Pre-Marital Questions You Need to Consider before Tying the Knot | Pre-Marital Questions You Need to Consider before Tying the Knot |

Pre-Marital Questions You Need to Consider before Tying the Knot

Pre-Marital Questions You Need to Consider

Getting married is the climax of a healthy relationship but it is quite unfortunate that most relationships of nowadays break up before a long term commitment such as marriage.

But before venturing into long term commitments or marriage, there a few questions that should be asked and answered by you and your partner to see how compatible both of you will be eventually when you get married to one another. The success or failure of your marriage depends on how well you handle some personal issues and challenges that will emerge in the relationship.

Review these questions with your partner to know the compatibility of you and your partner

1. Are you going to have children and will you be active in the children’s lives?

Before marriage, couples should honestly discuss if they want children in the marriage. How many children do they want? At what point should they have them? And how do they consider their roles as parents? Talking about birth-control methods before planning a pregnancy in a marriage is vital.

Also, questions should be asked regarding who will be active in the kids’ lives. Who will be a role model for them, who will change their diapers, who will take them to the park on weekends, who will be responsible for their schooling? These questions should be asked and discussed before a marriage.

Summarily, these questions should be asked:

  • How long should you be married before having children?
  • What kind of parent do you think you and your partner will be?
  • What is your parenting philosophy?
  • Will one of you stay home after having children?
  • What type of birth control should you use in case you and your partner want to postpone or prevent parenthood?

2. Will your partner help you out in time of need?

It’s important to know how your partner feels about finances, emotions, work and whether he or she expects you to keep your resources separate or together.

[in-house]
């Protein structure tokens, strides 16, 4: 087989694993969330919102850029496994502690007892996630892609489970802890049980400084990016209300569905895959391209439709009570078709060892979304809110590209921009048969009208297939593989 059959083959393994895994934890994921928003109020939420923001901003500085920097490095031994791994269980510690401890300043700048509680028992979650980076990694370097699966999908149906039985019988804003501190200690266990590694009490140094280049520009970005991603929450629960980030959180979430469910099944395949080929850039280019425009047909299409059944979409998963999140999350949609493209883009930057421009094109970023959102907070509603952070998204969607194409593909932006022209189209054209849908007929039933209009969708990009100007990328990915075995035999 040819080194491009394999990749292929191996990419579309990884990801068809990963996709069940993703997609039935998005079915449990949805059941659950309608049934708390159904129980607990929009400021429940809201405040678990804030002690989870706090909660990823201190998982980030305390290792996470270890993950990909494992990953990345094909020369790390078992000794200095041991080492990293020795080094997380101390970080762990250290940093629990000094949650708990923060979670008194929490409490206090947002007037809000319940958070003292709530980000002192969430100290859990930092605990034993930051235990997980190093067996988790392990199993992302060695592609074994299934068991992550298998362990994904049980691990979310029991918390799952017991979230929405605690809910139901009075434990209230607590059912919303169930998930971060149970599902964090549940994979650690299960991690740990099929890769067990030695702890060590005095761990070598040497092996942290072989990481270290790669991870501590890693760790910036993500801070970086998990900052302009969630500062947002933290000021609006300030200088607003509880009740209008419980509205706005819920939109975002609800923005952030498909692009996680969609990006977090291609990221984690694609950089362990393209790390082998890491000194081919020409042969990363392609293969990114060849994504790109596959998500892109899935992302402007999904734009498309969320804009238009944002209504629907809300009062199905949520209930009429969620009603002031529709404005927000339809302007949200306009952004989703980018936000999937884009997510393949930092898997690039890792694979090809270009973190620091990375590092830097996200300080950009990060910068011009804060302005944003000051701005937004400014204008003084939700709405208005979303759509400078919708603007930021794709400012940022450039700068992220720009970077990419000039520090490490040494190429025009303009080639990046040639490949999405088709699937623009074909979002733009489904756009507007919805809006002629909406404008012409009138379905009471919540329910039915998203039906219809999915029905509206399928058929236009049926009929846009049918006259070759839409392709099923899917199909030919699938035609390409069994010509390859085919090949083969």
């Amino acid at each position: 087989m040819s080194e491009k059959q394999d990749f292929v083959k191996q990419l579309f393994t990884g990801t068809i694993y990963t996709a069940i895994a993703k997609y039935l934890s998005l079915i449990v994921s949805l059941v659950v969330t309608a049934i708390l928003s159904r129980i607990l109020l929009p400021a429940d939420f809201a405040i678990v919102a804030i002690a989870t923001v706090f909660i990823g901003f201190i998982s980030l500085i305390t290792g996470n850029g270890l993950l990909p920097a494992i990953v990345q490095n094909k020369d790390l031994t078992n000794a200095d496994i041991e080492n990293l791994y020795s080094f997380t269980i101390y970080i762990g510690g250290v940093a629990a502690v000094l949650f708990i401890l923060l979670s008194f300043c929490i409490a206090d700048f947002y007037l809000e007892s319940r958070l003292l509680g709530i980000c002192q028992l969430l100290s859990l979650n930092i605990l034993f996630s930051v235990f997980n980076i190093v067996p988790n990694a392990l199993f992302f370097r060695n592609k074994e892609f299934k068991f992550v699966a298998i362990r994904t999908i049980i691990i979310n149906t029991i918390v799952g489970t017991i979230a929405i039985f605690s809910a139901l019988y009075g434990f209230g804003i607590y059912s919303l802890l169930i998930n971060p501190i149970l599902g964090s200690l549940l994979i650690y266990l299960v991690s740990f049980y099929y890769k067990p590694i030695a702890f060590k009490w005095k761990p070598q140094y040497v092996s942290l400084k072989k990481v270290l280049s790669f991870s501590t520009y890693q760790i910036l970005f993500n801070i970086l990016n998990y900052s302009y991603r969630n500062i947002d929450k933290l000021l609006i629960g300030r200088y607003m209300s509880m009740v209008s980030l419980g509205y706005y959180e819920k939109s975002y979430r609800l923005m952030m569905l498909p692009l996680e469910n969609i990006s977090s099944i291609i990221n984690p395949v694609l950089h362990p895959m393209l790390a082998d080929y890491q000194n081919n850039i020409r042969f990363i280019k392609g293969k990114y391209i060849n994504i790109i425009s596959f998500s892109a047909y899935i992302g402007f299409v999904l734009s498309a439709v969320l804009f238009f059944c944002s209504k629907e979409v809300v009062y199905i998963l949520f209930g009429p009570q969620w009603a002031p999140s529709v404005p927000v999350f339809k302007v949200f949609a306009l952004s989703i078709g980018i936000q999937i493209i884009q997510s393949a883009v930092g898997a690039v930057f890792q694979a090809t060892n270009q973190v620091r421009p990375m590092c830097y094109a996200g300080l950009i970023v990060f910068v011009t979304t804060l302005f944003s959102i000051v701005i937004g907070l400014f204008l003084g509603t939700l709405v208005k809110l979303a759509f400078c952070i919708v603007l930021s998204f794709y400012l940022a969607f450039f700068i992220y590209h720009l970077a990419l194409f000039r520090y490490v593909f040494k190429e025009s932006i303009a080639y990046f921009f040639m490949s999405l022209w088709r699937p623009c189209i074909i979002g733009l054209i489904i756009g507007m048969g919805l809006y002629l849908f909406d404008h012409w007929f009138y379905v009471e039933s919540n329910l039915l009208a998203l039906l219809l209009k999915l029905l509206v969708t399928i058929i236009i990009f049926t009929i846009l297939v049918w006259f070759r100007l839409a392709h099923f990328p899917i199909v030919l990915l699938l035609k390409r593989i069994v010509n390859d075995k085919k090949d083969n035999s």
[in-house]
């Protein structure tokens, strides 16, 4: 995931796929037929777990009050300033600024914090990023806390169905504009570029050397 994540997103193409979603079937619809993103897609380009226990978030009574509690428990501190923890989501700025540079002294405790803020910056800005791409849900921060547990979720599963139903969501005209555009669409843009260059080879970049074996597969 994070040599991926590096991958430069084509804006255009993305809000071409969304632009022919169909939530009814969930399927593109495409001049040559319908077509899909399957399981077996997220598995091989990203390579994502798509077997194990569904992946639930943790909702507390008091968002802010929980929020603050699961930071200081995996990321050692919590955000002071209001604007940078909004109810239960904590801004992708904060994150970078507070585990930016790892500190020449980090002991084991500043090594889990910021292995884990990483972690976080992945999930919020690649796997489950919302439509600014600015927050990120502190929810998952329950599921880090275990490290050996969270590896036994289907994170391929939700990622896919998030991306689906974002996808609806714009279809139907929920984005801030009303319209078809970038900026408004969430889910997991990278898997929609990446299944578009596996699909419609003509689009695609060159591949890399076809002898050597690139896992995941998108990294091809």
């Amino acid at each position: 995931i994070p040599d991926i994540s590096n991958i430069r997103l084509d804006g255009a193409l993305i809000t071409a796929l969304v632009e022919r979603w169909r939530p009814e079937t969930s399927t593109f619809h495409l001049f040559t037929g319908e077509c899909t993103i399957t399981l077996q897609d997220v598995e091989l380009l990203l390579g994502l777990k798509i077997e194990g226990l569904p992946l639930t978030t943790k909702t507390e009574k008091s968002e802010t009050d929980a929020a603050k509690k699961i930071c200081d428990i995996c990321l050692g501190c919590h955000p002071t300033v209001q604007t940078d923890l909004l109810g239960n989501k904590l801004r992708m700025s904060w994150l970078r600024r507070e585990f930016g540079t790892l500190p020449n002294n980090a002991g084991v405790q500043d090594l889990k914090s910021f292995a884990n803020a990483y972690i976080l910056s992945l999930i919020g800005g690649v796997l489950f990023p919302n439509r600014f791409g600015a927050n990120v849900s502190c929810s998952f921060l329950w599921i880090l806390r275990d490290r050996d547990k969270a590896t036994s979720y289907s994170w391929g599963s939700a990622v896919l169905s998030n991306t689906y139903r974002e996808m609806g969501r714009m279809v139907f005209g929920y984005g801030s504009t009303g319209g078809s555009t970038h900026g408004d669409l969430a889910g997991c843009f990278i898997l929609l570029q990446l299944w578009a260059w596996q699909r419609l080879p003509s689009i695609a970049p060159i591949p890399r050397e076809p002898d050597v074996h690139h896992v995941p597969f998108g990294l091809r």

Before venturing into a marriage, you have to know whether your partner is ready to face challenges and shortcomings with you or he or she will leave you to your own fate.

3. Do you like each other’s parents?

As long as you and your partner present are united and love each other, having a bad relationship with your in-laws can be manageable. But if a partner is not willing to address and resolve the issue with his or her parents, it can affect the long-term health of the marriage.

4. What do you admire about each other?

Before going into marriage, you have to know what you love about your partner and what your partner loves and admires mostly about you. Get to understand the qualities, attitudes and features you admire in your partner and tell him or her the thing you love most about her.

Also, if there is any attitude or thing you don’t like about your partner, let him or her know and try to resolve the conflict of interest before venturing into marriage.

5. How does your partner visualize the marriage in 10 or 15 years?

Keeping the answer to this question in mind helps couples with current conflict as they work toward their ultimate relationship goal. You have to visualize the goals that you will have attained and the ones you are going to be working towards.

This discussion is also an opportunity to raise the question of whether each partner will consider a divorce or separation if the relationship deteriorates, or whether they expect marriage to be for life.

6. Should you and your partner keep separate accounts or a joint account?

Addressing this question helps in understanding how finances will be managed in the relationship. Asking whether to keep a joint account or separate account increases your chances of joint funds or capital if you are into a business. A lot of couples hope to keep their autonomy in the financial area of their life at the same time they are building a partnership with their spouse. They may be unwilling to share finances, hobbies or friends, and this can lead to a tensed feeling of rejection. If it isn’t discussed before marriage. Your partner may also have different ideas as to what “privacy” means.

7. How arguments and disagreement are to be handled in a relationship?

There is no perfect relationship; hence in every relationship, there are going to be conflict of interests, arguments and disagreements. There might be arguments on what car to get, where to get your house sited, how much to spend on shopping every week, what bank and bank account they should operate and so on. A relationship’s growth is based on how differences, conflicts and arguments are dealt with.

Under this, these questions should also be discussed:

  • Are you going to make decisions together?
  • Are you both willing to face difficulties or do you try to avoid conflicts?
  • Do you think both of you have problems in your relationship that you need to deal with before your wedding?
  • How are you and your partner different?
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